Leading industry associations have joined forces to call on the Government to hold off on its impending alcohol excise hike.
The Brewers Association of Australia, Spirits and Cocktails Australia, and Australian Grape and Wine, are – for once – in unison on tax in saying now is not the time for an increase in tax.
Tony Battaglene, CEO of Australian Grape and Wine, told TheShout: “We believe that there is a need for urgent tax relief for the hospitality sector. Excise relief will help consumers and those retail businesses and we support moves in this direction.
“In a similar fashion WET tax relief would also help small at risk wine producers.”
It was a similar call from Greg Holland, CEO at Spirits and Cocktails Australia, who told TheShout: “Freezing the August excise increase will provide welcome relief for spirits producers, who experienced a 21% volume decline for full-bottled spirits and 37% decline for RTDs at the height of the COVID-19 crisis in April.
“In the face of that challenge, many stepped up to support their communities in innovative ways, chiefly by producing sanitiser for medical and home use.
“We know Australian consumers are also looking forward to a return to normalcy; freezing the August excise increase will be a small way of encouraging them to return to their favourite venues to enjoy connecting again with friends.”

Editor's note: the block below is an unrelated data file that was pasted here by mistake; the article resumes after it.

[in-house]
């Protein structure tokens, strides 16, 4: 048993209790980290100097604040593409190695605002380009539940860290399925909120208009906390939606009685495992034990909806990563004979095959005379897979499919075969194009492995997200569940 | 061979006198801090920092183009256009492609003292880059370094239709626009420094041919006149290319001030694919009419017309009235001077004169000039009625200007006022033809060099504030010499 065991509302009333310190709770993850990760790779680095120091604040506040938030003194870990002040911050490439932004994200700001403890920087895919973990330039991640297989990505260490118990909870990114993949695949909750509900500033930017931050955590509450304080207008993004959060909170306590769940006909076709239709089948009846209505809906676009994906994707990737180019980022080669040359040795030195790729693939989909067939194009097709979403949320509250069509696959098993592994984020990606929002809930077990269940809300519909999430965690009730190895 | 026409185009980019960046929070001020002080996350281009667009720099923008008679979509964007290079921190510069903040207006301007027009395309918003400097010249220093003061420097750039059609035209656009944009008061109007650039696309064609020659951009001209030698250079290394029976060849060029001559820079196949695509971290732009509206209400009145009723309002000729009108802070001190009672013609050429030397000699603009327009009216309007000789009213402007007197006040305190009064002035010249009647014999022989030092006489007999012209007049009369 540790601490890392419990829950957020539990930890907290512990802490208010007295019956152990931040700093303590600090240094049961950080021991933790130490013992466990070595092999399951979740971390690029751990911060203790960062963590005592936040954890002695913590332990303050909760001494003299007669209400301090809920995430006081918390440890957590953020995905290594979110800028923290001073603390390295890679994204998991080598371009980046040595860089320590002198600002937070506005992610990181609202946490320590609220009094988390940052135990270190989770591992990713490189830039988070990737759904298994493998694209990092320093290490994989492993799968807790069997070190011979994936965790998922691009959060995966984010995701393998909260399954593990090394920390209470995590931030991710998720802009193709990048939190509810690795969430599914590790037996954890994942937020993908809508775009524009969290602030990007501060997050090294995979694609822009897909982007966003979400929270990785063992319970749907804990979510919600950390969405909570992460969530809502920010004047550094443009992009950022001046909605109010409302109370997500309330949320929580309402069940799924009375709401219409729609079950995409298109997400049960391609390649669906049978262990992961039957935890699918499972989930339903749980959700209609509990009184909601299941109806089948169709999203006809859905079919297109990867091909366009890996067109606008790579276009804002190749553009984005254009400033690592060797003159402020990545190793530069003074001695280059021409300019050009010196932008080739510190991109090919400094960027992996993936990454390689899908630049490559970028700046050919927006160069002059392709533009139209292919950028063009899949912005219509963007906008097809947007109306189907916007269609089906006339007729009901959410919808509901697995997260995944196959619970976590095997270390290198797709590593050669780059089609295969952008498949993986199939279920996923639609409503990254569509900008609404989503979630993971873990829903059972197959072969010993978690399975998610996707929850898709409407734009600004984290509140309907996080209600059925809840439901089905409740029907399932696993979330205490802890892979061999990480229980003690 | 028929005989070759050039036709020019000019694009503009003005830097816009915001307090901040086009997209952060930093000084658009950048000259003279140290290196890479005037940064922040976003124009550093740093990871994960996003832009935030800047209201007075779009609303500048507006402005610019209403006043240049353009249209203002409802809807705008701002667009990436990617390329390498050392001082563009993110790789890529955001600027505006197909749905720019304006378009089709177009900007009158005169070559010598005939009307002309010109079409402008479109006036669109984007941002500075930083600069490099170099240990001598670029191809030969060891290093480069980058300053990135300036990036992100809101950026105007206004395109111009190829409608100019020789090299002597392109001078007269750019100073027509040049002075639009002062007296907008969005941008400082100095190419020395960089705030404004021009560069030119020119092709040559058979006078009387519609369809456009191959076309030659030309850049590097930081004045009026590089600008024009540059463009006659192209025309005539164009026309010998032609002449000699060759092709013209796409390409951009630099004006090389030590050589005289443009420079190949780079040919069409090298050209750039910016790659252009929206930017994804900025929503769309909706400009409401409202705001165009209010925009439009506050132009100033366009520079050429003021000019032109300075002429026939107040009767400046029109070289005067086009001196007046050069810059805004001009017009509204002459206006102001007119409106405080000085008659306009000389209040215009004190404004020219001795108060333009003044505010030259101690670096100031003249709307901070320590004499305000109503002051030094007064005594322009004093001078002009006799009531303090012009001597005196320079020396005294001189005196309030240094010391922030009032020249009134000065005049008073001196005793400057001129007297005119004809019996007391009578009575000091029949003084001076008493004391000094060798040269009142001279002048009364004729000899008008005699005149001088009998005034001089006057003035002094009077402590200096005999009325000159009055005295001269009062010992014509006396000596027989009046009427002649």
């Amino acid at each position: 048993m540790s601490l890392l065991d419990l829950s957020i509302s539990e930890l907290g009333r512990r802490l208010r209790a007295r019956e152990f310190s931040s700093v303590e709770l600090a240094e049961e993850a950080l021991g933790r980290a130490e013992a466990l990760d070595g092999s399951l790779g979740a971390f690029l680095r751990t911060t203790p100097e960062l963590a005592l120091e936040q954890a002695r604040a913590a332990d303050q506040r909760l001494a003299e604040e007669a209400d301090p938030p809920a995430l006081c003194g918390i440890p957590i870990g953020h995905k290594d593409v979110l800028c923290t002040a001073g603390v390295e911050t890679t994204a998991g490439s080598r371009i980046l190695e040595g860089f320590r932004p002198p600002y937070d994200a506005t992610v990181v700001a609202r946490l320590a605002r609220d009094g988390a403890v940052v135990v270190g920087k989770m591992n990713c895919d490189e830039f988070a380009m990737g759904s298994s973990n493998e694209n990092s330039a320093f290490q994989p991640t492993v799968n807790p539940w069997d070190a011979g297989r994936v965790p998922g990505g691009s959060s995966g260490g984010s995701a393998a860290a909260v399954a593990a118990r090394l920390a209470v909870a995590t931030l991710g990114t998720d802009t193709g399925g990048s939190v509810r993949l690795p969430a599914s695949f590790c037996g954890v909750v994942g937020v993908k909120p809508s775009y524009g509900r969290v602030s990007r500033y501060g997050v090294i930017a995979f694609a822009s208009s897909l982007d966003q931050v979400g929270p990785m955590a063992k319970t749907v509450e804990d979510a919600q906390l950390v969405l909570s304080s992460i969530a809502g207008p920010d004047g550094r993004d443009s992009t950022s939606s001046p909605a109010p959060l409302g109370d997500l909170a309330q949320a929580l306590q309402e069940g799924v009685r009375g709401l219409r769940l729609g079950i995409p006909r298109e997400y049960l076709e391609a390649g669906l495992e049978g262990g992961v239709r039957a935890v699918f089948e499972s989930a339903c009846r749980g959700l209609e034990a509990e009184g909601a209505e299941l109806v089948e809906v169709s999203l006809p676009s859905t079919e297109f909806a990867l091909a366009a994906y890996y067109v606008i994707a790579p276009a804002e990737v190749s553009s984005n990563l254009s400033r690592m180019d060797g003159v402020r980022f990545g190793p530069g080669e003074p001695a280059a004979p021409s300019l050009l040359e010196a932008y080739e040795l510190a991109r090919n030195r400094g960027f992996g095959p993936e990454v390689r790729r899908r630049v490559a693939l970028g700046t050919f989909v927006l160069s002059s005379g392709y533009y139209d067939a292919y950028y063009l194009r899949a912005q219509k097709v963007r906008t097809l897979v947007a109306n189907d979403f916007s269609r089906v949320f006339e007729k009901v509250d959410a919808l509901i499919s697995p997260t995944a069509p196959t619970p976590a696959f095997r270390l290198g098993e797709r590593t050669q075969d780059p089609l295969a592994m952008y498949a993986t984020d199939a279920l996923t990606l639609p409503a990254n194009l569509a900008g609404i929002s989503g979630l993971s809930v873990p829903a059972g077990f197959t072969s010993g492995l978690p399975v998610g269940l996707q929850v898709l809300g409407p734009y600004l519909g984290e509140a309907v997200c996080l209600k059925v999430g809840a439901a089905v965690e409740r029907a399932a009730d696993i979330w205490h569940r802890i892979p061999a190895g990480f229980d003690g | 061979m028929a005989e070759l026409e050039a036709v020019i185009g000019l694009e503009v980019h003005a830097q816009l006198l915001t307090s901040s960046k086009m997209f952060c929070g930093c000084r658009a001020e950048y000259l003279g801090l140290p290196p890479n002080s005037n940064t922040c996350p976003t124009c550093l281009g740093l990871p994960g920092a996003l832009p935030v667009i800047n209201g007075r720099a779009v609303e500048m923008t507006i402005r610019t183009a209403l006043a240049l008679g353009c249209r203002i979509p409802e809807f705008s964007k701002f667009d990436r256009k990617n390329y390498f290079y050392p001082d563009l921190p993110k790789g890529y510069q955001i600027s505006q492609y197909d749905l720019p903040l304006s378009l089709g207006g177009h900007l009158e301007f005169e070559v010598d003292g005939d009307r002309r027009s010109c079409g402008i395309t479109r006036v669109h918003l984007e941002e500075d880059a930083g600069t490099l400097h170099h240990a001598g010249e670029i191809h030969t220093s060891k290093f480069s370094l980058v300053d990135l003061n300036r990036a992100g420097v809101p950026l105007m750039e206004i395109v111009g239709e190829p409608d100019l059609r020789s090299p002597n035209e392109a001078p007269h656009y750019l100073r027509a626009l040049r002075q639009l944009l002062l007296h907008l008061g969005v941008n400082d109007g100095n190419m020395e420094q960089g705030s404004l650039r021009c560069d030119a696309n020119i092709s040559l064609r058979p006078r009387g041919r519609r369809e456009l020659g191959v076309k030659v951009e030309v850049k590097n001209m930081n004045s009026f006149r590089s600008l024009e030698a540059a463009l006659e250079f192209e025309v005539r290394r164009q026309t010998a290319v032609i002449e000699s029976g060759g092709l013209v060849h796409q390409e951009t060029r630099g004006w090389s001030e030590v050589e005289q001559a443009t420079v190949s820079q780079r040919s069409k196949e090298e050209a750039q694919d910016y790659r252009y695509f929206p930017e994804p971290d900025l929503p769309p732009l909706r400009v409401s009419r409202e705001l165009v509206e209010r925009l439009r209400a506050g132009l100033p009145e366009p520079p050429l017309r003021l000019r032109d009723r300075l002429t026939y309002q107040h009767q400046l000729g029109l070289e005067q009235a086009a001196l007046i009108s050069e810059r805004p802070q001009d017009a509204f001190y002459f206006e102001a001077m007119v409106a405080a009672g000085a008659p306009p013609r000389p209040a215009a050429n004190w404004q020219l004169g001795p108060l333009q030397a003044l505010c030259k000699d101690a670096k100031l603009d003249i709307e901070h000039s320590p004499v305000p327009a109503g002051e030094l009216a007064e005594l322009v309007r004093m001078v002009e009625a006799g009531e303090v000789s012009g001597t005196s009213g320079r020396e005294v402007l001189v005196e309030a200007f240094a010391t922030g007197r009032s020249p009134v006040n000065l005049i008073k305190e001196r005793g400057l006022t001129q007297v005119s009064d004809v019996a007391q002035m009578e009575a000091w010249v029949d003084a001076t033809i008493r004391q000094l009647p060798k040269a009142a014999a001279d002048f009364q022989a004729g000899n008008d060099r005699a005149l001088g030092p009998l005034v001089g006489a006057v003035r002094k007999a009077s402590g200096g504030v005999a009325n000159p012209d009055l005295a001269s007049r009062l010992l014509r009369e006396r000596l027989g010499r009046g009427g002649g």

Brewers Association of Australia CEO Brett Heffernan said that with more and more Australians out of work, now is not the time to increase taxes and that any increase would be a huge blow to both punters and publicans.
“We’re not asking for a tax cut at this time, just don’t increase the tax,” he said. “That would spare punters further pain, take pressure off hospitality venues and, because it’s revenue neutral, won’t cost Treasury a cent.
“Putting up the tax in August would be another hit to pubs, clubs and the hundreds of thousands of Australians they need to re-employ once they can re-open in full. Higher taxes will only make that challenge harder when so many are on their knees.”
Tax accounts for 42% of the price of a stubby. On a typical $52.00 carton, $22.05 goes to the taxman. When it comes to taxing a drink, Australians pay the fourth highest beer tax in the industrialised world.
Heffernan added: “Having beer, wine and spirits all on the same page on tax has got to be a first. This is about supporting people having a drink with mates without additional hardship, so they can support their local pubs, clubs and the jobs they provide for a return to normality.
“Australians have endured 71 consecutive beer tax increases since 1983. We don’t need to make it 72.”